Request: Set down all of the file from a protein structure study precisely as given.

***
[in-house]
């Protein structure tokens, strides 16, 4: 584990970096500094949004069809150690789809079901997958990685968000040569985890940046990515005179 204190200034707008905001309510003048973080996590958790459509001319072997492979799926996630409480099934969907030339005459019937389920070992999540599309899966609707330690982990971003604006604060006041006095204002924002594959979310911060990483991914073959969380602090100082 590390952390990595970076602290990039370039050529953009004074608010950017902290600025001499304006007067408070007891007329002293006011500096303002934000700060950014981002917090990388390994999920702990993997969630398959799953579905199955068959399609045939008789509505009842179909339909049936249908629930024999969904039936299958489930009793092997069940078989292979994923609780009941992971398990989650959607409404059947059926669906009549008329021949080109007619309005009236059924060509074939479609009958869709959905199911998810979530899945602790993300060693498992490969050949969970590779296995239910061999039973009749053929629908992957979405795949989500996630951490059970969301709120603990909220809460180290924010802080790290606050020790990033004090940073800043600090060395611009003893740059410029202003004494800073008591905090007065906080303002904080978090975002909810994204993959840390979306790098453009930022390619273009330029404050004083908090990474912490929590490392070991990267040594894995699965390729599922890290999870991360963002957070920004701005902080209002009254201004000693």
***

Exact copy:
[in-house]
């Protein structure tokens, strides 16, 4: 584990970096500094949004069809150690789809079901997958990685968000040569985890940046990515005179 204190200034707008905001309510003048973080996590958790459509001319072997492979799926996630409480099934969907030339005459019937389920070992999540599309899966609707330690982990971003604006604060006041006095204002924002594959979310911060990483991914073959969380602090100082 590390952390990595970076602290990039370039050529953009004074608010950017902290600025001499304006007067408070007891007329002293006011500096303002934000700060950014981002917090990388390994999920702990993997969630398959799953579905199955068959399609045939008789509505009842179909339909049936249908629930024999969904039936299958489930009793092997069940078989292979994923609780009941992971398990989650959607409404059947059926669906009549008329021949080109007619309005009236059924060509074939479609009958869709959905199911998810979530899945602790993300060693498992490969050949969970590779296995239910061999039973009749053929629908992957979405795949989500996630951490059970969301709120603990909220809460180290924010802080790290606050020790990033004090940073800043600090060395611009003893740059410029202003004494800073008591905090007065906080303002904080978090975002909810994204993959840390979306790098453009930022390619273009330029404050004083908090990474912490929590490392070991990267040594894995699965390729599922890290999870991360963002957070920004701005902080209002009254201004000693």